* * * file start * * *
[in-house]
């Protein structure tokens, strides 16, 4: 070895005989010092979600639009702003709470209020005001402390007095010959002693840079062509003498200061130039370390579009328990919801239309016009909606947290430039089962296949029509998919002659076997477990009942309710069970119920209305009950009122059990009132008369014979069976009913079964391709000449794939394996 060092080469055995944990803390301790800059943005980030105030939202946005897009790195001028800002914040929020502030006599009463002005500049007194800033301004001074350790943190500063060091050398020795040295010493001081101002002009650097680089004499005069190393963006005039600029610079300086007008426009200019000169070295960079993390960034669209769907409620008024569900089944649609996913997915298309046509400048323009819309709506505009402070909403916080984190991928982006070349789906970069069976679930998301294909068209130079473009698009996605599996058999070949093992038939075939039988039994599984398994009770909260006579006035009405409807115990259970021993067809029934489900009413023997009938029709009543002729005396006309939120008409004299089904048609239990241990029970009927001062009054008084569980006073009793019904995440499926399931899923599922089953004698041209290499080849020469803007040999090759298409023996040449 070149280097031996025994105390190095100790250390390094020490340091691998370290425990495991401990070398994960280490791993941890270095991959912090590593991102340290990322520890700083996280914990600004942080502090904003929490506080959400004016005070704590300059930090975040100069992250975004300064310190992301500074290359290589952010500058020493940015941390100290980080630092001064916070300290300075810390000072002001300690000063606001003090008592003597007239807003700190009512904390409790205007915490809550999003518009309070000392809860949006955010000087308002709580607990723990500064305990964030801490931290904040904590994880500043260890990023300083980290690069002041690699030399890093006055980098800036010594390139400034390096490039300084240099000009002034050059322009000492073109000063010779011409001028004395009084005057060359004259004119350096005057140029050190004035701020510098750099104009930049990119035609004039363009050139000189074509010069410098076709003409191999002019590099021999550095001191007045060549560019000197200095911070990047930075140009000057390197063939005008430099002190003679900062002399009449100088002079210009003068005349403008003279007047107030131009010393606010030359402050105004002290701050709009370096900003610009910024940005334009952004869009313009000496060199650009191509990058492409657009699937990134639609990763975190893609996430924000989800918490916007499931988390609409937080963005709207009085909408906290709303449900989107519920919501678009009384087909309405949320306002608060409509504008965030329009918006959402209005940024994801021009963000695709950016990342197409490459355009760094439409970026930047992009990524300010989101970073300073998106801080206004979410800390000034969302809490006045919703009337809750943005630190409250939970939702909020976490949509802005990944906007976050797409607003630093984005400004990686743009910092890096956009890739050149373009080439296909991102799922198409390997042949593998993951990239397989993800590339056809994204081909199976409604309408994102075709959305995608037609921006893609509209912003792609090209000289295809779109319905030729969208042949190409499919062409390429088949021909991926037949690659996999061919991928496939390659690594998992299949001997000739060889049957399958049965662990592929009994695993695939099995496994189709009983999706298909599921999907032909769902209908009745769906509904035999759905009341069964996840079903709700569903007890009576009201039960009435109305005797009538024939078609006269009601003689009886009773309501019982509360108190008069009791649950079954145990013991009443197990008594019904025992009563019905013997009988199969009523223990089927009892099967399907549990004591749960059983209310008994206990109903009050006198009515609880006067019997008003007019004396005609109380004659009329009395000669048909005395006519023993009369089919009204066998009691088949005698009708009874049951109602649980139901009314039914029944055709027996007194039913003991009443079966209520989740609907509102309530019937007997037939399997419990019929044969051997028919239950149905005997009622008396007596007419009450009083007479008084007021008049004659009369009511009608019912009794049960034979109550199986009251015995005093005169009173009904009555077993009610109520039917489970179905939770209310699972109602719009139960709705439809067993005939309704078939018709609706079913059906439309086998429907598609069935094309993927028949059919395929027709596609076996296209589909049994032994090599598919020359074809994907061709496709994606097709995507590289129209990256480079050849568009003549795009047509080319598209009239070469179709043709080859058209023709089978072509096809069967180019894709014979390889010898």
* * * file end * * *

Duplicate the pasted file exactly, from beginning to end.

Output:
[in-house]
């Protein structure tokens, strides 16, 4: 070895005989010092979600639009702003709470209020005001402390007095010959002693840079062509003498200061130039370390579009328990919801239309016009909606947290430039089962296949029509998919002659076997477990009942309710069970119920209305009950009122059990009132008369014979069976009913079964391709000449794939394996 060092080469055995944990803390301790800059943005980030105030939202946005897009790195001028800002914040929020502030006599009463002005500049007194800033301004001074350790943190500063060091050398020795040295010493001081101002002009650097680089004499005069190393963006005039600029610079300086007008426009200019000169070295960079993390960034669209769907409620008024569900089944649609996913997915298309046509400048323009819309709506505009402070909403916080984190991928982006070349789906970069069976679930998301294909068209130079473009698009996605599996058999070949093992038939075939039988039994599984398994009770909260006579006035009405409807115990259970021993067809029934489900009413023997009938029709009543002729005396006309939120008409004299089904048609239990241990029970009927001062009054008084569980006073009793019904995440499926399931899923599922089953004698041209290499080849020469803007040999090759298409023996040449 070149280097031996025994105390190095100790250390390094020490340091691998370290425990495991401990070398994960280490791993941890270095991959912090590593991102340290990322520890700083996280914990600004942080502090904003929490506080959400004016005070704590300059930090975040100069992250975004300064310190992301500074290359290589952010500058020493940015941390100290980080630092001064916070300290300075810390000072002001300690000063606001003090008592003597007239807003700190009512904390409790205007915490809550999003518009309070000392809860949006955010000087308002709580607990723990500064305990964030801490931290904040904590994880500043260890990023300083980290690069002041690699030399890093006055980098800036010594390139400034390096490039300084240099000009002034050059322009000492073109000063010779011409001028004395009084005057060359004259004119350096005057140029050190004035701020510098750099104009930049990119035609004039363009050139000189074509010069410098076709003409191999002019590099021999550095001191007045060549560019000197200095911070990047930075140009000057390197063939005008430099002190003679900062002399009449100088002079210009003068005349403008003279007047107030131009010393606010030359402050105004002290701050709009370096900003610009910024940005334009952004869009313009000496060199650009191509990058492409657009699937990134639609990763975190893609996430924000989800918490916007499931988390609409937080963005709207009085909408906290709303449900989107519920919501678009009384087909309405949320306002608060409509504008965030329009918006959402209005940024994801021009963000695709950016990342197409490459355009760094439409970026930047992009990524300010989101970073300073998106801080206004979410800390000034969302809490006045919703009337809750943005630190409250939970939702909020976490949509802005990944906007976050797409607003630093984005400004990686743009910092890096956009890739050149373009080439296909991102799922198409390997042949593998993951990239397989993800590339056809994204081909199976409604309408994102075709959305995608037609921006893609509209912003792609090209000289295809779109319905030729969208042949190409499919062409390429088949021909991926037949690659996999061919991928496939390659690594998992299949001997000739060889049957399958049965662990592929009994695993695939099995496994189709009983999706298909599921999907032909769902209908009745769906509904035999759905009341069964996840079903709700569903007890009576009201039960009435109305005797009538024939078609006269009601003689009886009773309501019982509360108190008069009791649950079954145990013991009443197990008594019904025992009563019905013997009988199969009523223990089927009892099967399907549990004591749960059983209310008994206990109903009050006198009515609880006067019997008003007019004396005609109380004659009329009395000669048909005395006519023993009369089919009204066998009691088949005698009708009874049951109602649980139901009314039914029944055709027996007194039913003991009443079966209520989740609907509102309530019937007997037939399997419990019929044969051997028919239950149905005997009622008396007596007419009450009083007479008084007021008049004659009369009511009608019912009794049960034979109550199986009251015995005093005169009173009904009555077993009610109520039917489970179905939770209310699972109602719009139960709705439809067993005939309704078939018709609706079913059906439309086998429907598609069935094309993927028949059919395929027709596609076996296209589909049994032994090599598919020359074809994907061709496709994606097709995507590289129209990256480079050849568009003549795009047509080319598209009239070469179709043709080859058209023709089978072509096809069967180019894709014979390889010898």